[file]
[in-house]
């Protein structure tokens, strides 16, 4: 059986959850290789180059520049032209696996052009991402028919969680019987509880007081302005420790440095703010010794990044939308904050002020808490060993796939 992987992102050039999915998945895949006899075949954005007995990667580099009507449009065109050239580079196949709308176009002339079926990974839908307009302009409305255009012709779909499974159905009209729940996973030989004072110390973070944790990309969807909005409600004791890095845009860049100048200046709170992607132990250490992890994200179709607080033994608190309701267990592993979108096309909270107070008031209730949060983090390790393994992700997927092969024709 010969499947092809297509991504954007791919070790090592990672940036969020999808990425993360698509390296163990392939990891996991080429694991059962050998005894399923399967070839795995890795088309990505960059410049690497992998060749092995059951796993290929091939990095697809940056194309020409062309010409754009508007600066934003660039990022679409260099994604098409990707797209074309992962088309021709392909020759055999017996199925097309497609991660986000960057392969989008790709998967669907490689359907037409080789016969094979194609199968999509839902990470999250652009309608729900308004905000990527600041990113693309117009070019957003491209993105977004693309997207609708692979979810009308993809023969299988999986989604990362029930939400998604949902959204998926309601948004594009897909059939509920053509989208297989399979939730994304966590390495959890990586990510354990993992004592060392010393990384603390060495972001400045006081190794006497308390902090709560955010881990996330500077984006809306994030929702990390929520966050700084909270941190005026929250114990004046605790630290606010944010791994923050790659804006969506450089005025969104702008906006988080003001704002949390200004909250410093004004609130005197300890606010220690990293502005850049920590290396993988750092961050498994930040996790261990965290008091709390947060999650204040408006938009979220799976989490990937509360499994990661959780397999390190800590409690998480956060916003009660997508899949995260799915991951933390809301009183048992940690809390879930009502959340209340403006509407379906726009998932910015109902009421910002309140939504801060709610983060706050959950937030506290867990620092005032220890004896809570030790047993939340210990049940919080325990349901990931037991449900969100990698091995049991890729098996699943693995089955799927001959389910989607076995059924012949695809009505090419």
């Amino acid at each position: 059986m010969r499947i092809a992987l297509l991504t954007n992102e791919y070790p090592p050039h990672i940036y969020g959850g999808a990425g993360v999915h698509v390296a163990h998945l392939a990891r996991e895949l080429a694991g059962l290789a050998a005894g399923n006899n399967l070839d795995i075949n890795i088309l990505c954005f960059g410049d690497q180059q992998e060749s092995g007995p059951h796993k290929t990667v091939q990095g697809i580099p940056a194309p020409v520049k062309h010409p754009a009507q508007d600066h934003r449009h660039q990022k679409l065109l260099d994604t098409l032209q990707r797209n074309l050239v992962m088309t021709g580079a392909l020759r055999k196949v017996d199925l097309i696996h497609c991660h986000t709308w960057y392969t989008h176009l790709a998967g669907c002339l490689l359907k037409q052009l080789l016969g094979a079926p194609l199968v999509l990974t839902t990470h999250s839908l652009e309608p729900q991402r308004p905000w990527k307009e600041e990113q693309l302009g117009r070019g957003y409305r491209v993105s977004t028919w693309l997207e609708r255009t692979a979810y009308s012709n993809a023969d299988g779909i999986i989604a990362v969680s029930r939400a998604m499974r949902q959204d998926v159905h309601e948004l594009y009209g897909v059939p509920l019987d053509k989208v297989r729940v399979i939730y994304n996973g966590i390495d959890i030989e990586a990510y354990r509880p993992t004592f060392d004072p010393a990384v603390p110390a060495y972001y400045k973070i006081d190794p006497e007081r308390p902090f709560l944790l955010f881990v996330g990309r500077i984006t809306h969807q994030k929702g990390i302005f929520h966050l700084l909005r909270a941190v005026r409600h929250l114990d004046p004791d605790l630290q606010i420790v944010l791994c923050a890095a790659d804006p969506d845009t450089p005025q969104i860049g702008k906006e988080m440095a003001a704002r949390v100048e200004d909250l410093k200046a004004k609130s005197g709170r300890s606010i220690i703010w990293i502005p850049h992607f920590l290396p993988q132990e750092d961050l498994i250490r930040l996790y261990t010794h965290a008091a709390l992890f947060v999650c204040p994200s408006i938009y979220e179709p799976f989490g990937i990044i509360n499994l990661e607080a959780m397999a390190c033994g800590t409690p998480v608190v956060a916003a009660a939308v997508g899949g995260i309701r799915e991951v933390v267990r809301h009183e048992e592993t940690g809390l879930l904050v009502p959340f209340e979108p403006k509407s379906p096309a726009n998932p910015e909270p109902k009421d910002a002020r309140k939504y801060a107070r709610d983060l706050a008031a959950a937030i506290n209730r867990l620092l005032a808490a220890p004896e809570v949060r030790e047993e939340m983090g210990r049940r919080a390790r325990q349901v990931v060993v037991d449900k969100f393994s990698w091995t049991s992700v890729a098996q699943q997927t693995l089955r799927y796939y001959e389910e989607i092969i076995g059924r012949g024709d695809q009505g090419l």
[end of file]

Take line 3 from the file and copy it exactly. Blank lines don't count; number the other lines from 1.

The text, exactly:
């Amino acid at each position: 059986m010969r499947i092809a992987l297509l991504t954007n992102e791919y070790p090592p050039h990672i940036y969020g959850g999808a990425g993360v999915h698509v390296a163990h998945l392939a990891r996991e895949l080429a694991g059962l290789a050998a005894g399923n006899n399967l070839d795995i075949n890795i088309l990505c954005f960059g410049d690497q180059q992998e060749s092995g007995p059951h796993k290929t990667v091939q990095g697809i580099p940056a194309p020409v520049k062309h010409p754009a009507q508007d600066h934003r449009h660039q990022k679409l065109l260099d994604t098409l032209q990707r797209n074309l050239v992962m088309t021709g580079a392909l020759r055999k196949v017996d199925l097309i696996h497609c991660h986000t709308w960057y392969t989008h176009l790709a998967g669907c002339l490689l359907k037409q052009l080789l016969g094979a079926p194609l199968v999509l990974t839902t990470h999250s839908l652009e309608p729900q991402r308004p905000w990527k307009e600041e990113q693309l302009g117009r070019g957003y409305r491209v993105s977004t028919w693309l997207e609708r255009t692979a979810y009308s012709n993809a023969d299988g779909i999986i989604a990362v969680s029930r939400a998604m499974r949902q959204d998926v159905h309601e948004l594009y009209g897909v059939p509920l019987d053509k989208v297989r729940v399979i939730y994304n996973g966590i390495d959890i030989e990586a990510y354990r509880p993992t004592f060392d004072p010393a990384v603390p110390a060495y972001y400045k973070i006081d190794p006497e007081r308390p902090f709560l944790l955010f881990v996330g990309r500077i984006t809306h969807q994030k929702g990390i302005f929520h966050l700084l909005r909270a941190v005026r409600h929250l114990d004046p004791d605790l630290q606010i420790v944010l791994c923050a890095a790659d804006p969506d845009t450089p005025q969104i860049g702008k906006e988080m440095a003001a704002r949390v100048e200004d909250l410093k200046a004004k609130s005197g709170r300890s606010i220690i703010w990293i502005p850049h992607f920590l290396p993988q132990e750092d961050l498994i250490r930040l996790y261990t010794h965290a008091a709390l992890f947060v999650c204040p994200s408006i938009y979220e179709p799976f989490g990937i990044i509360n499994l990661e607080a959780m397999a390190c033994g800590t409690p998480v608190v956060a916003a009660a939308v997508g899949g995260i309701r799915e991951v933390v267990r809301h009183e048992e592993t940690g809390l879930l904050v009502p959340f209340e979108p403006k509407s379906p096309a726009n998932p910015e909270p109902k009421d910002a002020r309140k939504y801060a107070r709610d983060l706050a008031a959950a937030i506290n209730r867990l620092l005032a808490a220890p004896e809570v949060r030790e047993e939340m983090g210990r049940r919080a390790r325990q349901v990931v060993v037991d449900k969100f393994s990698w091995t049991s992700v890729a098996q699943q997927t693995l089955r799927y796939y001959e389910e989607i092969i076995g059924r012949g024709d695809q009505g090419l």